"Dead or alive, you're coming with me," reads the famous quote in Robocop. While the 1987 movie – and the forthcoming remake -- paints a dystopian picture of policing the future, today's robot makers are producing a range of less threatening creations.
Last weekend, 16 teams from five different countries descended on the Homestead-Miami Speedway in Florida for the Darpa Robotics Challenge (DRC). The competition, to find the next humanoid robot capable of working in battle zones and disaster areas, was won by Japanese firm Schaft - recently acquired by Google – which topped the leaderboard with its S-One model which stands around 1.5 meters tall and weighs 95 kilograms.
Darpa (The Defense Advanced Research Projects Agency) is an agency of the United States Department of Defense responsible for the development and funding of new technologies for use by the military. The top eight teams, who competed over eight different tasks, will now seek Darpa investment next year before competing again for the chance to win a $2 million prize.
The event may have showcased what tomorrow's products could achieve but away from the limelight, there's a growing network of robotics manufacturers working hard to help integrate machines into defense and law enforcement.
(Read More: Robots, self-driving cars—what's Google doing?)
U.S.-based iRobot, best known for selling 10 million vacuum cleaning robots worldwide including its popular Roomba model, also manufactures a family of four law enforcement machines. They are currently in use by government agencies across the world, with the majority being used by the U.S.'s partners at NATO. The company's robot range -- the FirstLook 100, the 310 SubV, the 510 Packbot and the heavy duty 710 Warrior – aren't humanoid but have been used in Afghanistan, at the crippled Fukushima nuclear plant and were deployed by the police during the Boston bombings. They will also be used in Brazil for the upcoming Olympic Games and the FIFA World Cup.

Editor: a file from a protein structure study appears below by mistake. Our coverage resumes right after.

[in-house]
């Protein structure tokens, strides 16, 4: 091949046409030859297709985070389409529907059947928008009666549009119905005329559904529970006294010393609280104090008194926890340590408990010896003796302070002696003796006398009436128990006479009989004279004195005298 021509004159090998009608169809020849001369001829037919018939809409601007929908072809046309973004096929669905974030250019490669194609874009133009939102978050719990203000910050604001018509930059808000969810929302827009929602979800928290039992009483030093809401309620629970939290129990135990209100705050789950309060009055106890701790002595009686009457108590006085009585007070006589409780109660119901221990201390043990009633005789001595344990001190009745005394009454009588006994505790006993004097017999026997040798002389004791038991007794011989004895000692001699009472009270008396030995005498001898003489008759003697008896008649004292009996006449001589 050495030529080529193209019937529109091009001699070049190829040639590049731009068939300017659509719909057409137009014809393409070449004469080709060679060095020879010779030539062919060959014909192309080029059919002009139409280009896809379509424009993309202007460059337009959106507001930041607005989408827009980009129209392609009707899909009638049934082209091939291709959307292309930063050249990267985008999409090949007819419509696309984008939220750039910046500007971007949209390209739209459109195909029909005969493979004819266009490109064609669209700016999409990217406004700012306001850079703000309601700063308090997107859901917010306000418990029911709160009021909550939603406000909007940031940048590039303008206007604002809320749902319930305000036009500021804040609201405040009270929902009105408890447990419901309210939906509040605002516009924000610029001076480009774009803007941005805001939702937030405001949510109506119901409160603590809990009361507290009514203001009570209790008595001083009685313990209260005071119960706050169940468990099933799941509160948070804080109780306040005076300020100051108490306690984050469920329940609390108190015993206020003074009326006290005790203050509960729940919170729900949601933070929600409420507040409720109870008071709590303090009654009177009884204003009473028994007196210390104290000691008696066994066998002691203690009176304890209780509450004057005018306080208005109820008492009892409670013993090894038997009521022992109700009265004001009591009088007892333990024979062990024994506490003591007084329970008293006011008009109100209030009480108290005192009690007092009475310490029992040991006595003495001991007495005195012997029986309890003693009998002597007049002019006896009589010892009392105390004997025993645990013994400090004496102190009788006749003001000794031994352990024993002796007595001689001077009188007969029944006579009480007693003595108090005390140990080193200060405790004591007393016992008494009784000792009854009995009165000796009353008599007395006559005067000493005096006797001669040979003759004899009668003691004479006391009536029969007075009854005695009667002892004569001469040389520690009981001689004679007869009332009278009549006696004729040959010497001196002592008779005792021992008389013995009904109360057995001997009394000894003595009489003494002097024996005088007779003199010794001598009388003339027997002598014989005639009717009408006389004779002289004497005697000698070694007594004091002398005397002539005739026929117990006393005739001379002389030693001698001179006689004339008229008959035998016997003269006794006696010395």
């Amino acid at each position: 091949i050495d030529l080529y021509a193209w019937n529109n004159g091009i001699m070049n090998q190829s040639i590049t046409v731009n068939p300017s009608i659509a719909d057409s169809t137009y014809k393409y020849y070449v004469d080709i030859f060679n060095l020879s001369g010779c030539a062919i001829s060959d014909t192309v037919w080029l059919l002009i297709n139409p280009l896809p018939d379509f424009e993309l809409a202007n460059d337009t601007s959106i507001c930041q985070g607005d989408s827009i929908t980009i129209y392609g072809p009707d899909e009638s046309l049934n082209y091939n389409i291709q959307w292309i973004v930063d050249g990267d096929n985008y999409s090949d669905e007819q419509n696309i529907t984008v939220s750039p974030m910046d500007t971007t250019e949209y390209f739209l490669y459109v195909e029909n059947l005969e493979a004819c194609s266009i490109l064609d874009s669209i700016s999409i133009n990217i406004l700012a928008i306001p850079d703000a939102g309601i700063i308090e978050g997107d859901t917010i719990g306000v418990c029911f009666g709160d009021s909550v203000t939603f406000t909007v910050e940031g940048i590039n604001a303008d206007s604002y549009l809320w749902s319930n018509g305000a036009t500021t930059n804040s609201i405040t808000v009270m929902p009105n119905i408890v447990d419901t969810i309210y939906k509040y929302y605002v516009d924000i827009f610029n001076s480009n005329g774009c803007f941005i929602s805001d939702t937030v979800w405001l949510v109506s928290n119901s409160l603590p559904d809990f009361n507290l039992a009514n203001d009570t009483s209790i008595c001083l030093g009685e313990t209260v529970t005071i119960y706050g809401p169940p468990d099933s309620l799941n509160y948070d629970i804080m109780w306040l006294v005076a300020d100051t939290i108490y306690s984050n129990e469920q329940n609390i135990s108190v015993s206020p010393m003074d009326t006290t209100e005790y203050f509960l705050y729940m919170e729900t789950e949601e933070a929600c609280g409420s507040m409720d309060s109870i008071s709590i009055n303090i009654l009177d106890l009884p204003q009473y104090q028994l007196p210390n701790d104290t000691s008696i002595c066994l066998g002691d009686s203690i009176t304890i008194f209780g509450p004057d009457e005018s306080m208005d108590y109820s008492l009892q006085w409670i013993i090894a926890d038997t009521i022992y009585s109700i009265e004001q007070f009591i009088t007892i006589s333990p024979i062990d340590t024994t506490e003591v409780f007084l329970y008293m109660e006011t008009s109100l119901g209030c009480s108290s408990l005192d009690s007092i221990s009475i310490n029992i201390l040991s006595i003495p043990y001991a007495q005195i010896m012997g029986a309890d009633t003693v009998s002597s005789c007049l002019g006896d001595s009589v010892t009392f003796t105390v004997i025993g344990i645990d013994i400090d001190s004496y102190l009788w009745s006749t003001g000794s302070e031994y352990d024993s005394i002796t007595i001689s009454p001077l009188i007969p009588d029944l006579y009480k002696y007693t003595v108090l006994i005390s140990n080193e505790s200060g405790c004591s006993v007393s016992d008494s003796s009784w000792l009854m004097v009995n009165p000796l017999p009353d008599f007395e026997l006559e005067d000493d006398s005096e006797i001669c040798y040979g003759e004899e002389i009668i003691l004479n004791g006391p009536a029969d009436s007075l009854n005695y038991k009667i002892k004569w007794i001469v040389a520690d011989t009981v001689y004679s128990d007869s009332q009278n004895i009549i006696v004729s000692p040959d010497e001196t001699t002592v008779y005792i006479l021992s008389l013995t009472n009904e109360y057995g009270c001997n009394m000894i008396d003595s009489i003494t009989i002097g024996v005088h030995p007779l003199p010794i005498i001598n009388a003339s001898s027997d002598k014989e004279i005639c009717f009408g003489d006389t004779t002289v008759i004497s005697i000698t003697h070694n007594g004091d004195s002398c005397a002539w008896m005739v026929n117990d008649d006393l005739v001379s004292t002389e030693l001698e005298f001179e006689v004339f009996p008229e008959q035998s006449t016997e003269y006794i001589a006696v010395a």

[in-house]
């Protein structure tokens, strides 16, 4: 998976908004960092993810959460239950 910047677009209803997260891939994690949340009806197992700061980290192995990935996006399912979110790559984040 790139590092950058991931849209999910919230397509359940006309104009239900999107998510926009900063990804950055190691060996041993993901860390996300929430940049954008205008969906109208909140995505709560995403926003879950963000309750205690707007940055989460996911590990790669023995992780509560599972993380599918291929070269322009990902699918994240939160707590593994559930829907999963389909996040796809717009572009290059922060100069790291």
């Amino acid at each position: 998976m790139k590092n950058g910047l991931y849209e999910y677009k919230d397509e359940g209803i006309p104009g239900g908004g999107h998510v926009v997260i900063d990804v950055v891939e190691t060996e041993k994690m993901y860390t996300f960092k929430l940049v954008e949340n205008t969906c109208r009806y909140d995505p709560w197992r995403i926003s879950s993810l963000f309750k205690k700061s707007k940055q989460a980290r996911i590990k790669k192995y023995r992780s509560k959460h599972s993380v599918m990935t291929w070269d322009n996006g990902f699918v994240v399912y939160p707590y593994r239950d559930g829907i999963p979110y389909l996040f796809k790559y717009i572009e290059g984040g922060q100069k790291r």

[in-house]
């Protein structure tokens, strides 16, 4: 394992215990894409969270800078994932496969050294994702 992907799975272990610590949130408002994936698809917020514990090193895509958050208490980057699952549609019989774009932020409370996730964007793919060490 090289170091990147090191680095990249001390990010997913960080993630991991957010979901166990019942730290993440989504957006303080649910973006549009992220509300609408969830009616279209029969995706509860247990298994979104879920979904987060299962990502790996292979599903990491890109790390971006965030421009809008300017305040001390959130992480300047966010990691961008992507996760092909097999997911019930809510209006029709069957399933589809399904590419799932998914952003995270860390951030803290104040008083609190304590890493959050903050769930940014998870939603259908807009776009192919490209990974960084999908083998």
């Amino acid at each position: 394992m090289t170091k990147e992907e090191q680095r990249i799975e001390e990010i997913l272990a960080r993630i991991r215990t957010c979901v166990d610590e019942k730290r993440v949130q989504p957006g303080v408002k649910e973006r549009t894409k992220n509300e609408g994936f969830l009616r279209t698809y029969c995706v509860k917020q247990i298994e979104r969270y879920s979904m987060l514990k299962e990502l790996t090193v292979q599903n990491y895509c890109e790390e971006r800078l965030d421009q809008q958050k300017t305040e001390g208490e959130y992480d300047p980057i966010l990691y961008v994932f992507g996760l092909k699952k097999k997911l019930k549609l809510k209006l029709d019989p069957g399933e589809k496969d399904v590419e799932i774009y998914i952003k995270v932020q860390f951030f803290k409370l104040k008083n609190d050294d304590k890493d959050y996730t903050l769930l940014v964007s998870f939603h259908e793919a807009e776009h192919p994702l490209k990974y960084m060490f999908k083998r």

Tom Phelps, director of Robotics Products North America at iRobot told CNBC in a telephone interview that the next step for the firm was developing its fleet so they can work better as a team – including increasing the radio range so that a police team can get a better remote view of a building or outside space.
"The trend will be to make sure that the family will work together more seamlessly," he said.
Rather than looking to replace police officers on the beat – as portrayed in Robocop -- iRobot is looking at extending the capabilities of law enforcement agencies, Phelps added. He predicts that robots will be a "standard piece of gear" in the coming years for law enforcers.
Mark Bunger, a research director at Lux Research, told CNBC that robots can be extremely cost-efficient for police forces.
"Robots that cost tens or even hundreds of thousands of dollars are cost-effective replacements for $3 million police helicopters and their pilots; a $1,000 drone can help two officers scan an area (say for a missing person) that would take ten on foot," he said.
"We're in the 'dot com boom' era of robotics right now," Bunger said. Small robotic startups that he says are making waves include Panoscan, Recon Robotics, Knightscope, and Simulator Systems.
Knightscope boldly states on its website that its mission is to cut crime by 50 percent with autonomous robots and predictive analytics. These machines use video cameras, microphones and thermal imaging and look to effectively "crowdsource security", it says.
A future of autonomous, mobile machines patrolling the streets is still "a few decades off", according to Bunger. Taking the plight of unmanned aerial vehicles (UAVs), or "drones" as an example, Bunger sees police forces 15 years behind the military with ground-based military just starting to adopt robots.
"After components of robot technology are proven there, it is relatively straightforward to engineer out costs and improve performance for police-grade security," he said.
—By CNBC.com's Matt Clinch. Follow him on Twitter